The coronavirus (COVID-19) pandemic has necessitated an unprecedented level of innovation and redesign. One prominent manifestation is the catalyst of telehealth from fringe to mainstream. The impact of telehealth on quality and cost of care remains largely unknown. As policies facilitating this transition are set to expire with the public health emergency declaration, important decisions regarding its future role are in a state of flux. Determination of the post-pandemic role of telehealth will be complex and consequential, and should be grounded in a value-based approach. This post capitalizes on the natural experiment afforded by the COVID-19 pandemic and proposes a value-driven telehealth policy and research agenda.
Catalysts For Widespread Adoption Of Telehealth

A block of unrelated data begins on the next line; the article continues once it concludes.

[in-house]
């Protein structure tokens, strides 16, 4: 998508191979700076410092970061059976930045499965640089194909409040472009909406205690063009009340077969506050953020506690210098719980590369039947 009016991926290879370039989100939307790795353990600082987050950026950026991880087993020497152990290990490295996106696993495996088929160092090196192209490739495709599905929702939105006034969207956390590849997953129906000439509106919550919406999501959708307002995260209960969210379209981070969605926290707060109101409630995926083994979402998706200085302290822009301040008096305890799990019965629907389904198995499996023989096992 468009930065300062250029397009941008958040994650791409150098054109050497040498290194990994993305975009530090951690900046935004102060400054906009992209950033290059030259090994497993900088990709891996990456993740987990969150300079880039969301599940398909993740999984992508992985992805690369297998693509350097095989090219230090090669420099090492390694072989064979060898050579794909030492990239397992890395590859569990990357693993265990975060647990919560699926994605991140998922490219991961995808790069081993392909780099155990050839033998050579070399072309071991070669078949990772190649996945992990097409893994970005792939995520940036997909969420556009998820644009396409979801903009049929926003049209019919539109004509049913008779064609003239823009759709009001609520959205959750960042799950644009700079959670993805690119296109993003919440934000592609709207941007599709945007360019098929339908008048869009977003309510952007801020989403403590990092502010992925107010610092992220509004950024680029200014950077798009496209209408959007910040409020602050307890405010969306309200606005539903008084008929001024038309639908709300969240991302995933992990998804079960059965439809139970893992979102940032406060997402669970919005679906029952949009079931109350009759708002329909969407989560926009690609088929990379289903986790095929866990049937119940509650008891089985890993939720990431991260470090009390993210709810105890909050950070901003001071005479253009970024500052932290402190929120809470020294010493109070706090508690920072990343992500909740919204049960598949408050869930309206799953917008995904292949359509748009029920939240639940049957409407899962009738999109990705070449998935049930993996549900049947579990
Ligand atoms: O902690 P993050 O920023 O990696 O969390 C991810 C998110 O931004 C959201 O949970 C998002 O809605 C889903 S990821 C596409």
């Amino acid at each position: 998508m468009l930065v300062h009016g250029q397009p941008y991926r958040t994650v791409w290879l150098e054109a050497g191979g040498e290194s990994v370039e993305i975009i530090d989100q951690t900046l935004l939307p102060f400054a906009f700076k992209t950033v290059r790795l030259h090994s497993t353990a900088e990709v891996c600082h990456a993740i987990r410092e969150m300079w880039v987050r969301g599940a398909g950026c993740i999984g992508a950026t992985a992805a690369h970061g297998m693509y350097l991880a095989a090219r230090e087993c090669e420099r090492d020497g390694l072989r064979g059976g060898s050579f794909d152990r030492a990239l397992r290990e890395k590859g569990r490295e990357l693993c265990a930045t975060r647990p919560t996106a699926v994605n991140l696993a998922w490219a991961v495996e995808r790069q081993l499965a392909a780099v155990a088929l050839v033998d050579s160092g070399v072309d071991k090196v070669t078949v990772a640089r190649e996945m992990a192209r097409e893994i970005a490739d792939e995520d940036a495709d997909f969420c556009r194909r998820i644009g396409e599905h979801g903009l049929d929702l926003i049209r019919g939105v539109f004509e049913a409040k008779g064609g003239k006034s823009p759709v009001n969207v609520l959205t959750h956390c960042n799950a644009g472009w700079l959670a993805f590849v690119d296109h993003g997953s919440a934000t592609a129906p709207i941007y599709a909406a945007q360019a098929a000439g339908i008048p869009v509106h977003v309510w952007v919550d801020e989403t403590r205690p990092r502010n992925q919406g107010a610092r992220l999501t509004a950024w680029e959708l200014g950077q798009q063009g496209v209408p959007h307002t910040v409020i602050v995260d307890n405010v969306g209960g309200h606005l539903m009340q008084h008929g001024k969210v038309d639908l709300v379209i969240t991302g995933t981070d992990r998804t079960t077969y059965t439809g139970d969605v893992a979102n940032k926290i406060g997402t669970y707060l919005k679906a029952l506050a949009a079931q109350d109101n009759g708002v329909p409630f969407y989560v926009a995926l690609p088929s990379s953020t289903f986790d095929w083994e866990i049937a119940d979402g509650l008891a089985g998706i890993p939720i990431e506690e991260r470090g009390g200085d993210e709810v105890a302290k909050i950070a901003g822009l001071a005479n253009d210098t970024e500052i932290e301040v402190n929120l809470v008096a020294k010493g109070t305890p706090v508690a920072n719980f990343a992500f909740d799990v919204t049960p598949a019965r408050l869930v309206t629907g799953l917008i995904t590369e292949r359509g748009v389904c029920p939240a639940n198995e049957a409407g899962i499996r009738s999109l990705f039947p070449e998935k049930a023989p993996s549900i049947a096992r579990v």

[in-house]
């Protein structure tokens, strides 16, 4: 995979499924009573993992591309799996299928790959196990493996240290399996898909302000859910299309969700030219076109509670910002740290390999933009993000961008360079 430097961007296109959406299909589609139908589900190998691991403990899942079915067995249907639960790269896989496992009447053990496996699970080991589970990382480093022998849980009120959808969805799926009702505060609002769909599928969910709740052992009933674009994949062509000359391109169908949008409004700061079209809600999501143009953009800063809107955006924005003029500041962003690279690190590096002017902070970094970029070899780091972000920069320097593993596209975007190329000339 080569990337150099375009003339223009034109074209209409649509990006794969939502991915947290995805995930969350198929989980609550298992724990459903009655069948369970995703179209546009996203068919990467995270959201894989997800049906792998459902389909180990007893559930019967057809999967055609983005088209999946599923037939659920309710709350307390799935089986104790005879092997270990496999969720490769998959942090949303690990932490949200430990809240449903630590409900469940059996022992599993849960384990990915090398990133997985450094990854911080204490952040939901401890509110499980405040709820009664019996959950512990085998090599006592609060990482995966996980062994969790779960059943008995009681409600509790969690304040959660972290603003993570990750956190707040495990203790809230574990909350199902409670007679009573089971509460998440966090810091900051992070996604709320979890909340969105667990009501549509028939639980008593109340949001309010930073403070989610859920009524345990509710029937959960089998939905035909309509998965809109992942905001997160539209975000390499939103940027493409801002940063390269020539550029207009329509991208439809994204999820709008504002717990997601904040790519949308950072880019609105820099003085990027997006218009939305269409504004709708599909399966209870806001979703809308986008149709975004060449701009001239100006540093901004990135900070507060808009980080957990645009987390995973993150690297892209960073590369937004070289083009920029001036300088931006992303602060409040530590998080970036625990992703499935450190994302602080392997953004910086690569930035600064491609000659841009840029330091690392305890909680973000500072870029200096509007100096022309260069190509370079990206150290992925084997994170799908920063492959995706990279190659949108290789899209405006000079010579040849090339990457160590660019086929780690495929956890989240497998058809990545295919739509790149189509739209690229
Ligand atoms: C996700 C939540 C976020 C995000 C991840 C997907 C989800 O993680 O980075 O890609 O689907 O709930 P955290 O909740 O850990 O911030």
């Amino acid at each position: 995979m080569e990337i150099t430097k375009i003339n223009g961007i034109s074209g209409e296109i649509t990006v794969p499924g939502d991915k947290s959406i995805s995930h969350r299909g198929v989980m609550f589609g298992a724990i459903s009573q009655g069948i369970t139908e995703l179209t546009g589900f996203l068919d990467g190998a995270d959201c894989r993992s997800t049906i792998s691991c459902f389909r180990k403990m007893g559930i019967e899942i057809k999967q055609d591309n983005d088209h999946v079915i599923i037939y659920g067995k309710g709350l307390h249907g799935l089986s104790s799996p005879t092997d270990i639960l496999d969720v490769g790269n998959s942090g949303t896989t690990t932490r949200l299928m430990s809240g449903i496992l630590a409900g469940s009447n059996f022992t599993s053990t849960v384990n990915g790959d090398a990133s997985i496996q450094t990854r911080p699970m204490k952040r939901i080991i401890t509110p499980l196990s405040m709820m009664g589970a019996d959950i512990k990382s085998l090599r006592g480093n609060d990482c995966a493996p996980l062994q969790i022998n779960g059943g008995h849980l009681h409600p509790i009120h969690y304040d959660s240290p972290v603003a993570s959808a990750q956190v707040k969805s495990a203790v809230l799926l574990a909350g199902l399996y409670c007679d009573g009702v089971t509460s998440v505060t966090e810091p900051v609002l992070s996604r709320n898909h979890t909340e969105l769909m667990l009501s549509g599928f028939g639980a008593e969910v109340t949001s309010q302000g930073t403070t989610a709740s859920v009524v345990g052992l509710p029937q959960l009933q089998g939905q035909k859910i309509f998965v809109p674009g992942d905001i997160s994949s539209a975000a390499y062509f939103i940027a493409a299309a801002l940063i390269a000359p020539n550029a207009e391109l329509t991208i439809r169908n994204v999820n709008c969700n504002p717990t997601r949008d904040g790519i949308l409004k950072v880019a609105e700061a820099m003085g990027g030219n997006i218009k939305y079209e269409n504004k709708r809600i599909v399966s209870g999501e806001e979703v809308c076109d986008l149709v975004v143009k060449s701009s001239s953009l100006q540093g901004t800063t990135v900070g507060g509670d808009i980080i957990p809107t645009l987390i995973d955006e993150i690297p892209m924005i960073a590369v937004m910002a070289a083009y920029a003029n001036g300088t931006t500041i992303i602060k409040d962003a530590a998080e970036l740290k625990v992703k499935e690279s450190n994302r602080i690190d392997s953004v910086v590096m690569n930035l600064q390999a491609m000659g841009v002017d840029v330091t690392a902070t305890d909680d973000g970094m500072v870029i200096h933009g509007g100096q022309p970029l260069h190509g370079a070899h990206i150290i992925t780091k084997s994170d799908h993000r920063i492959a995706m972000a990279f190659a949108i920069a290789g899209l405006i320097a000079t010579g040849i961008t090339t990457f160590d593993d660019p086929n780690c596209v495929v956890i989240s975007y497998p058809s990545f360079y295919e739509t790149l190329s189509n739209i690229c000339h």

Telehealth adoption prior to the COVID-19 pandemic was slowly increasing but remained low. This was likely attributable to obstacles including the lack of a consistent payment strategy, unclear relative advantage and implementation scope, education and infrastructure investment requirements, lack of experiential foundation, and concerns surrounding fraud and abuse. COVID-19 demanded emergent recalibration of risk-benefit considerations and consequently rendered previously perceived barriers as surmountable, propelling telehealth from a marginal service into a widespread strategy. Telehealth was prominently included in key federal and state policy provisions (Exhibit 1) facilitating its hasty adoption. After initial unprecedented adoption rates, telehealth visits have now plateaued at a level of utilization much higher than preceding the pandemic.